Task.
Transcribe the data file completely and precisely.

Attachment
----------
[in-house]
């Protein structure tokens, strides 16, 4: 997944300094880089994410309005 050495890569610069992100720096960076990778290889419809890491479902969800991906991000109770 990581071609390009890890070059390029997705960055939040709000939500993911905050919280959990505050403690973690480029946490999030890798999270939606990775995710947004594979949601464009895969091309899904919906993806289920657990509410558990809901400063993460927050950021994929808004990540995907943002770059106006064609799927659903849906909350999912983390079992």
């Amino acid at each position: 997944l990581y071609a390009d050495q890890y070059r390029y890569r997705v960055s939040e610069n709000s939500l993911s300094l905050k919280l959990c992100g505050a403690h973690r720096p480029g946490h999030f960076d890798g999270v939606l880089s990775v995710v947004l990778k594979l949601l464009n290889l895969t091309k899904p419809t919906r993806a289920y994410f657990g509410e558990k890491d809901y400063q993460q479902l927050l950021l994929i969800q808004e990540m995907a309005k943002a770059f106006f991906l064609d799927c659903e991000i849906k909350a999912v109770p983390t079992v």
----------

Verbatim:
[in-house]
């Protein structure tokens, strides 16, 4: 997944300094880089994410309005 050495890569610069992100720096960076990778290889419809890491479902969800991906991000109770 990581071609390009890890070059390029997705960055939040709000939500993911905050919280959990505050403690973690480029946490999030890798999270939606990775995710947004594979949601464009895969091309899904919906993806289920657990509410558990809901400063993460927050950021994929808004990540995907943002770059106006064609799927659903849906909350999912983390079992």
């Amino acid at each position: 997944l990581y071609a390009d050495q890890y070059r390029y890569r997705v960055s939040e610069n709000s939500l993911s300094l905050k919280l959990c992100g505050a403690h973690r720096p480029g946490h999030f960076d890798g999270v939606l880089s990775v995710v947004l990778k594979l949601l464009n290889l895969t091309k899904p419809t919906r993806a289920y994410f657990g509410e558990k890491d809901y400063q993460q479902l927050l950021l994929i969800q808004e990540m995907a309005k943002a770059f106006f991906l064609d799927c659903e991000i849906k909350a999912v109770p983390t079992v």